Concert recap: Kashiwa Daisuke

<a href="<a href="">program" class="redactor-linkify-object"></a> music I by KASHIWA Daisuke</a>

Tsuyu – the rainy season. It’s the beginning of July, the weather is horrid, and I’m finally in Machida after a long, delayed train ride from Roppongi, Tokyo. I’m here to see Kashiwa Daisuke, a composer and producer best known for his soundtrack work on Makoto Shinkai’s acclaimed anime film The Garden of Words. His sound has changed over the years—as the guitarist of his first band Yodaka in the early 2000s, he composed with post-rock and psychedelic tendencies; for his early solo work, he combined glitch, classical, and post-rock to create desolate musical journeys in albums like april.#02 and Program Music I; and now, he largely enjoys playing with a live band, eschewing the electronic style of his past albums in Program Music II while retaining his post-rock origins.

Fresh from shows in China and Taiwan, Daisuke is now touring his 2016 album Program Music II in Japan. This show at Mahoroza in Machida marks the first time he’s played these songs live in Japan. The venue is small, refined, and intimate. People are seated at tables, some dressed for work, others for lounging.

The show begins with a solo piano work he composed for The Garden of Words. Yuki Murata is on the keys, and her playing tugs at the heart. Joining Murata later are Taizan Aotsuki on the cello and Kumi Takahara on violin. Daisuke and the rest of the band finally join in after a few minutes, and begin playing tracks from Program Music II. Though there wasn’t a set list, I recognized “meteor”, “city in the lake”, “subaru” and the solo piano “crystal valley” as the closing piece. Daisuke’s job on the stage was the produce the sound live, layering the live instrument sounds to create the illusion of a full chamber orchestra on stage. The result was stunning, with sweeping crescendos and seamless transitions.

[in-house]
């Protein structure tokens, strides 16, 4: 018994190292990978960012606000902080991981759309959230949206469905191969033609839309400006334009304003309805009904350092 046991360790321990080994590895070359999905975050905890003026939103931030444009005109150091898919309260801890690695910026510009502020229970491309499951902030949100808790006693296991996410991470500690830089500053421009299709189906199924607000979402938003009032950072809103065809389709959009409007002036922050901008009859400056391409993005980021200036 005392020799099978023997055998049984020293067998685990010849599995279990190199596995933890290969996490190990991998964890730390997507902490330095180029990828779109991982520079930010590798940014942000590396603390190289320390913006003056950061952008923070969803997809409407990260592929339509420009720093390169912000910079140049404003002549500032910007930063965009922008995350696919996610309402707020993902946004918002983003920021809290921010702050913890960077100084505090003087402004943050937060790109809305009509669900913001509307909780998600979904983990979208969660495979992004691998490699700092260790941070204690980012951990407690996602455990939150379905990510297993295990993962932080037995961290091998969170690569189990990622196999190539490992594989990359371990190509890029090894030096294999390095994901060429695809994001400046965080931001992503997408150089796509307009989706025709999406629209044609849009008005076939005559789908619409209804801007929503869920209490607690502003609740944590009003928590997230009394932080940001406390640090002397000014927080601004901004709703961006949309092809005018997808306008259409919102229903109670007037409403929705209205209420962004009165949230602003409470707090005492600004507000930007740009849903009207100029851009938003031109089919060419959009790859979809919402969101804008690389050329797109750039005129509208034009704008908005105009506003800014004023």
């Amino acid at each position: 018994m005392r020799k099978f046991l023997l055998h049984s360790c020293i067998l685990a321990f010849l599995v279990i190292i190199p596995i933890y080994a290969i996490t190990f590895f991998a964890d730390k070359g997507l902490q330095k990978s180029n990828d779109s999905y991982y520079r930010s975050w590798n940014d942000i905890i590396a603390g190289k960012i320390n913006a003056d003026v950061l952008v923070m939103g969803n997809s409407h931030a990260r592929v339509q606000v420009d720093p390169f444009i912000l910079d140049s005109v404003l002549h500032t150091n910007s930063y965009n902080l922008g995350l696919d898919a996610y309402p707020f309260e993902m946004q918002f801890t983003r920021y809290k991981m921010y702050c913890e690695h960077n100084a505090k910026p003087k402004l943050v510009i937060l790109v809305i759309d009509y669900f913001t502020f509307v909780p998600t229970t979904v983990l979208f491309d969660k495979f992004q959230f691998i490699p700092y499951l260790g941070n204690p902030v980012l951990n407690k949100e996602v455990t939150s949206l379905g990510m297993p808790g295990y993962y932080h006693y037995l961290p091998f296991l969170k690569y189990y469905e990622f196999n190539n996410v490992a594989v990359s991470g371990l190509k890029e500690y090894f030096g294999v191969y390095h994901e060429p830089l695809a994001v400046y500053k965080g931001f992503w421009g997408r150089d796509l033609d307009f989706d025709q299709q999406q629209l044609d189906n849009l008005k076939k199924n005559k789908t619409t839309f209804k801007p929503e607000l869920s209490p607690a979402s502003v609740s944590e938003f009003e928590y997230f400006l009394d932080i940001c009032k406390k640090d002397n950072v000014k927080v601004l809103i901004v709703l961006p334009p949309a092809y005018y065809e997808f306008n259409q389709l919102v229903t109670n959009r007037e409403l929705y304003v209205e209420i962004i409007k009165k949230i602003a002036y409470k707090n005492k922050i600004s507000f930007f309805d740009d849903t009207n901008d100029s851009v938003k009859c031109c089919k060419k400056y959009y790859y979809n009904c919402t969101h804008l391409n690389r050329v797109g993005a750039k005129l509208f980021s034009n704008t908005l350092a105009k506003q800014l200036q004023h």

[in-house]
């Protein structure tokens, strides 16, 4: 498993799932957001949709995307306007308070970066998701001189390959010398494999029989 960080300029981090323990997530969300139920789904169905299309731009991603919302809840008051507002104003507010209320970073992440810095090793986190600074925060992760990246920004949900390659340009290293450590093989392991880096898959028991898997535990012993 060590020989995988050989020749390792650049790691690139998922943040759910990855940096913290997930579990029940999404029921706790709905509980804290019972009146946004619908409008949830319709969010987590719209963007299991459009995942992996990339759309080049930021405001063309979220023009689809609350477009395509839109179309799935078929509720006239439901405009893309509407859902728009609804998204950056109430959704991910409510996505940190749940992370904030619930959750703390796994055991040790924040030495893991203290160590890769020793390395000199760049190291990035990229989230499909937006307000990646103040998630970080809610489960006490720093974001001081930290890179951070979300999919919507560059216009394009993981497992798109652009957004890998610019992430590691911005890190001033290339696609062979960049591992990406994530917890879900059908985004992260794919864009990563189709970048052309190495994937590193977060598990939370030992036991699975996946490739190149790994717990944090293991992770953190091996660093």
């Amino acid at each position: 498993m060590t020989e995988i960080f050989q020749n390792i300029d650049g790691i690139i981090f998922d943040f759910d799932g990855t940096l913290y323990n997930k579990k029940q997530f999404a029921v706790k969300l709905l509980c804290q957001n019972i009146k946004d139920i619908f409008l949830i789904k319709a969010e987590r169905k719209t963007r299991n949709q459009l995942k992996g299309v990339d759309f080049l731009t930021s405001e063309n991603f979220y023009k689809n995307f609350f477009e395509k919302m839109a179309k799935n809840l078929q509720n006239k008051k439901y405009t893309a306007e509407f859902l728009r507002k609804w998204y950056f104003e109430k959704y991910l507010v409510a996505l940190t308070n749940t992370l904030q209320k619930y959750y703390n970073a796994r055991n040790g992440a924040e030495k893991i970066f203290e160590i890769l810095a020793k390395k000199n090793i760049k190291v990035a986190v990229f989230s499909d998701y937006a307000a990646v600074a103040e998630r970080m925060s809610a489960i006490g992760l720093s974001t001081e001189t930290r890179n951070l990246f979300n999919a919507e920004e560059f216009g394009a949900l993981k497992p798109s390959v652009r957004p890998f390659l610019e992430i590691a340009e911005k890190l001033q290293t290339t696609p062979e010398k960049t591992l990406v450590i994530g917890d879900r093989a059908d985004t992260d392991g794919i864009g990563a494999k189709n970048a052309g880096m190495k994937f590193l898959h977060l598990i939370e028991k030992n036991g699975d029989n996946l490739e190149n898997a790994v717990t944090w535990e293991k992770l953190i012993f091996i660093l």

Having seen recordings of his old live shows, I was expecting him to burst into a wild glitch breakdown halfway through the set, but the serene melodies continued uninterrupted. Instead, a jazzy breakdown during “city in the lake” provided good contrast to the usual saccharine progressions of his newer work. Speaking with him briefly after the concert, I was surprised to hear that he enjoys performing with a live band more than doing live remixes. I was a bit disappointed, since my favorite album of his is Program Music I, an achingly beautiful amalgamation of glitch and piano. Compared to his 2012 performance at Virgin Babylon Night, this night at Mahoroza was more restrained, delicate, and organic, fitting the venue’s refined ambience. And after suffering the heat and rain all day, I was glad to let Daisuke’s beautiful compositions wash over me like a nice, cold shower.

For those unfamiliar with his work, I recommend listening to the albums Program Music I and Program Music II, as well as april #.02, to get a sense of his musical style. Daisuke also has a new remix album out called Re:RED, should you be interested in his more electronic work.

James Gui is a DJ for RH, TDS, Jazz and Blues